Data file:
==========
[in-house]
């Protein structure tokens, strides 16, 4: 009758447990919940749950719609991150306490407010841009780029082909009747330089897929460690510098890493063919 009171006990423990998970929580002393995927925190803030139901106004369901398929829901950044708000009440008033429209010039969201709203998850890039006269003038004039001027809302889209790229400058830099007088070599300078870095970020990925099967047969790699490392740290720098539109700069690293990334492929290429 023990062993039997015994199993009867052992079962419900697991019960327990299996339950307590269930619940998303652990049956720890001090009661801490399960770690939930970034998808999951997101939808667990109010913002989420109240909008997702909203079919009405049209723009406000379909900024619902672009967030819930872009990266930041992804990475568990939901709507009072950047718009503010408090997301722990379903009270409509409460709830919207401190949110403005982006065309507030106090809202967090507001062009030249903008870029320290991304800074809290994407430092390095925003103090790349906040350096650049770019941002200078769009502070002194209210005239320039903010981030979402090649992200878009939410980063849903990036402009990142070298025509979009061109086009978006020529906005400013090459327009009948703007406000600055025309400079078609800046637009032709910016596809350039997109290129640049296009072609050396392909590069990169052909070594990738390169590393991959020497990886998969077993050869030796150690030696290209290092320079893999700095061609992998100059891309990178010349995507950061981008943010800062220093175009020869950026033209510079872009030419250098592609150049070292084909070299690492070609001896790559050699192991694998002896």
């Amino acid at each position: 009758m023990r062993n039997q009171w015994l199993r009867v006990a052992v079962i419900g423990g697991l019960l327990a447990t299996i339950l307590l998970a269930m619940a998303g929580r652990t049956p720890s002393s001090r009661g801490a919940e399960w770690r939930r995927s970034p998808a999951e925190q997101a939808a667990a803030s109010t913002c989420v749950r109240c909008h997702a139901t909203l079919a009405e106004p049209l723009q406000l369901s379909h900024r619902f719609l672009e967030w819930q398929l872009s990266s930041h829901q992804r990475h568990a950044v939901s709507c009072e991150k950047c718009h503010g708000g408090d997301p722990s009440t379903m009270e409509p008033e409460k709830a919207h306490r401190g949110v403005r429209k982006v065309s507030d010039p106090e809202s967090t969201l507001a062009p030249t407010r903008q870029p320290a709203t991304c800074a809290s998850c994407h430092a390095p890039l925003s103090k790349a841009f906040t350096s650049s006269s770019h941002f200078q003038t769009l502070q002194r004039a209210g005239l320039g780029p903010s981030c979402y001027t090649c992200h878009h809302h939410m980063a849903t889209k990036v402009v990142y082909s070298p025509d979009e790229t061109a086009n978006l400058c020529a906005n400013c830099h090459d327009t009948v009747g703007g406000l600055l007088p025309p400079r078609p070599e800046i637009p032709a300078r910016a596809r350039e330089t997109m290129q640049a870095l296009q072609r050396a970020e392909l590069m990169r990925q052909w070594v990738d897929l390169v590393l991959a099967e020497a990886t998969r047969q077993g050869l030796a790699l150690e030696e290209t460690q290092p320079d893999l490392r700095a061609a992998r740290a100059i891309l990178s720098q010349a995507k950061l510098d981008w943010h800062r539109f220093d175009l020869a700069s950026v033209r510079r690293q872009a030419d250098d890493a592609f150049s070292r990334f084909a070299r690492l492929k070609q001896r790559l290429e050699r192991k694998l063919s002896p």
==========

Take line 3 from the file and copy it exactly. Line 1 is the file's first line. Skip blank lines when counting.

């Amino acid at each position: 009758m023990r062993n039997q009171w015994l199993r009867v006990a052992v079962i419900g423990g697991l019960l327990a447990t299996i339950l307590l998970a269930m619940a998303g929580r652990t049956p720890s002393s001090r009661g801490a919940e399960w770690r939930r995927s970034p998808a999951e925190q997101a939808a667990a803030s109010t913002c989420v749950r109240c909008h997702a139901t909203l079919a009405e106004p049209l723009q406000l369901s379909h900024r619902f719609l672009e967030w819930q398929l872009s990266s930041h829901q992804r990475h568990a950044v939901s709507c009072e991150k950047c718009h503010g708000g408090d997301p722990s009440t379903m009270e409509p008033e409460k709830a919207h306490r401190g949110v403005r429209k982006v065309s507030d010039p106090e809202s967090t969201l507001a062009p030249t407010r903008q870029p320290a709203t991304c800074a809290s998850c994407h430092a390095p890039l925003s103090k790349a841009f906040t350096s650049s006269s770019h941002f200078q003038t769009l502070q002194r004039a209210g005239l320039g780029p903010s981030c979402y001027t090649c992200h878009h809302h939410m980063a849903t889209k990036v402009v990142y082909s070298p025509d979009e790229t061109a086009n978006l400058c020529a906005n400013c830099h090459d327009t009948v009747g703007g406000l600055l007088p025309p400079r078609p070599e800046i637009p032709a300078r910016a596809r350039e330089t997109m290129q640049a870095l296009q072609r050396a970020e392909l590069m990169r990925q052909w070594v990738d897929l390169v590393l991959a099967e020497a990886t998969r047969q077993g050869l030796a790699l150690e030696e290209t460690q290092p320079d893999l490392r700095a061609a992998r740290a100059i891309l990178s720098q010349a995507k950061l510098d981008w943010h800062r539109f220093d175009l020869a700069s950026v033209r510079r690293q872009a030419d250098d890493a592609f150049s070292r990334f084909a070299r690492l492929k070609q001896r790559l290429e050699r192991k694998l063919s002896p």